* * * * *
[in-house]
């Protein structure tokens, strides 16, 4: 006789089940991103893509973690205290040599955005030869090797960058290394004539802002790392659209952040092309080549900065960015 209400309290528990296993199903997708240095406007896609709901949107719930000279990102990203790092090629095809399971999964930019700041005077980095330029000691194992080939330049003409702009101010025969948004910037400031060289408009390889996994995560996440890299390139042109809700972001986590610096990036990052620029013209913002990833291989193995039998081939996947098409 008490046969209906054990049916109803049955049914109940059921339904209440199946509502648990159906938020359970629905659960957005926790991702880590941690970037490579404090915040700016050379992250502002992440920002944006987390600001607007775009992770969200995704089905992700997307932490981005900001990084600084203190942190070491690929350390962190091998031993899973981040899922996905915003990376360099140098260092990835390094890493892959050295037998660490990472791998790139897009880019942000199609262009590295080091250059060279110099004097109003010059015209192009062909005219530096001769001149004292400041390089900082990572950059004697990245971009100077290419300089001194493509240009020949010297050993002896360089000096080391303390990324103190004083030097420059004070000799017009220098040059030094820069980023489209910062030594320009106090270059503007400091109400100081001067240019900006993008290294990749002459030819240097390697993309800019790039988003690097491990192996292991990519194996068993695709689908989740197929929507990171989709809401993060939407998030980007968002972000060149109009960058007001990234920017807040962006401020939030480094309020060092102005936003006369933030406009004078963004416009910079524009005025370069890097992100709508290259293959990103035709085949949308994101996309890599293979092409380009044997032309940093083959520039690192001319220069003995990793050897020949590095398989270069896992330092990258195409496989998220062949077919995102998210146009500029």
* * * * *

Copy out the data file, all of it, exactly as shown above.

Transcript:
[in-house]
């Protein structure tokens, strides 16, 4: 006789089940991103893509973690205290040599955005030869090797960058290394004539802002790392659209952040092309080549900065960015 209400309290528990296993199903997708240095406007896609709901949107719930000279990102990203790092090629095809399971999964930019700041005077980095330029000691194992080939330049003409702009101010025969948004910037400031060289408009390889996994995560996440890299390139042109809700972001986590610096990036990052620029013209913002990833291989193995039998081939996947098409 008490046969209906054990049916109803049955049914109940059921339904209440199946509502648990159906938020359970629905659960957005926790991702880590941690970037490579404090915040700016050379992250502002992440920002944006987390600001607007775009992770969200995704089905992700997307932490981005900001990084600084203190942190070491690929350390962190091998031993899973981040899922996905915003990376360099140098260092990835390094890493892959050295037998660490990472791998790139897009880019942000199609262009590295080091250059060279110099004097109003010059015209192009062909005219530096001769001149004292400041390089900082990572950059004697990245971009100077290419300089001194493509240009020949010297050993002896360089000096080391303390990324103190004083030097420059004070000799017009220098040059030094820069980023489209910062030594320009106090270059503007400091109400100081001067240019900006993008290294990749002459030819240097390697993309800019790039988003690097491990192996292991990519194996068993695709689908989740197929929507990171989709809401993060939407998030980007968002972000060149109009960058007001990234920017807040962006401020939030480094309020060092102005936003006369933030406009004078963004416009910079524009005025370069890097992100709508290259293959990103035709085949949308994101996309890599293979092409380009044997032309940093083959520039690192001319220069003995990793050897020949590095398989270069896992330092990258195409496989998220062949077919995102998210146009500029």